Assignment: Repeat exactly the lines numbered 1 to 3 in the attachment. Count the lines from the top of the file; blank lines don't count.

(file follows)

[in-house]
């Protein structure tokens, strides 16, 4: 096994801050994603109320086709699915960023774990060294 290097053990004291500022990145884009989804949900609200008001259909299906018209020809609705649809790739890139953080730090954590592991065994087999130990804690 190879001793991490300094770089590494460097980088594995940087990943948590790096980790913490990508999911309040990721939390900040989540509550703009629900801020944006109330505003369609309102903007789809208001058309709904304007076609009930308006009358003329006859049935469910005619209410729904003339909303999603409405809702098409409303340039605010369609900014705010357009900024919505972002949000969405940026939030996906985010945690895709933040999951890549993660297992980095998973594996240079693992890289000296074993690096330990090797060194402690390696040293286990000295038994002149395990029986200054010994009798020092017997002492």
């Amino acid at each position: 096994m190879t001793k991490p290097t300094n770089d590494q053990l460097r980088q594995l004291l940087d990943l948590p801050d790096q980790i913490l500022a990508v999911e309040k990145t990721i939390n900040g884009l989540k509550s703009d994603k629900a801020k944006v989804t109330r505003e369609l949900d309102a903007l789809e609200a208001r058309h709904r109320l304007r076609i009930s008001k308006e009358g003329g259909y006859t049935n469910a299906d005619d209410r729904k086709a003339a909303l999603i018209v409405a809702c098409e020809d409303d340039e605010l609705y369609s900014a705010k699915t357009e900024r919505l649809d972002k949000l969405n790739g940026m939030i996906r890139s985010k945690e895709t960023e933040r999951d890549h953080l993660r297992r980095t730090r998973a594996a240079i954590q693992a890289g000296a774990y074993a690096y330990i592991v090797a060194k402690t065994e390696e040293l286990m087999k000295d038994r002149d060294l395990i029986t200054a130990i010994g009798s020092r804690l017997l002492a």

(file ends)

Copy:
[in-house]
């Protein structure tokens, strides 16, 4: 096994801050994603109320086709699915960023774990060294 290097053990004291500022990145884009989804949900609200008001259909299906018209020809609705649809790739890139953080730090954590592991065994087999130990804690 190879001793991490300094770089590494460097980088594995940087990943948590790096980790913490990508999911309040990721939390900040989540509550703009629900801020944006109330505003369609309102903007789809208001058309709904304007076609009930308006009358003329006859049935469910005619209410729904003339909303999603409405809702098409409303340039605010369609900014705010357009900024919505972002949000969405940026939030996906985010945690895709933040999951890549993660297992980095998973594996240079693992890289000296074993690096330990090797060194402690390696040293286990000295038994002149395990029986200054010994009798020092017997002492």
């Amino acid at each position: 096994m190879t001793k991490p290097t300094n770089d590494q053990l460097r980088q594995l004291l940087d990943l948590p801050d790096q980790i913490l500022a990508v999911e309040k990145t990721i939390n900040g884009l989540k509550s703009d994603k629900a801020k944006v989804t109330r505003e369609l949900d309102a903007l789809e609200a208001r058309h709904r109320l304007r076609i009930s008001k308006e009358g003329g259909y006859t049935n469910a299906d005619d209410r729904k086709a003339a909303l999603i018209v409405a809702c098409e020809d409303d340039e605010l609705y369609s900014a705010k699915t357009e900024r919505l649809d972002k949000l969405n790739g940026m939030i996906r890139s985010k945690e895709t960023e933040r999951d890549h953080l993660r297992r980095t730090r998973a594996a240079i954590q693992a890289g000296a774990y074993a690096y330990i592991v090797a060194k402690t065994e390696e040293l286990m087999k000295d038994r002149d060294l395990i029986t200054a130990i010994g009798s020092r804690l017997l002492a």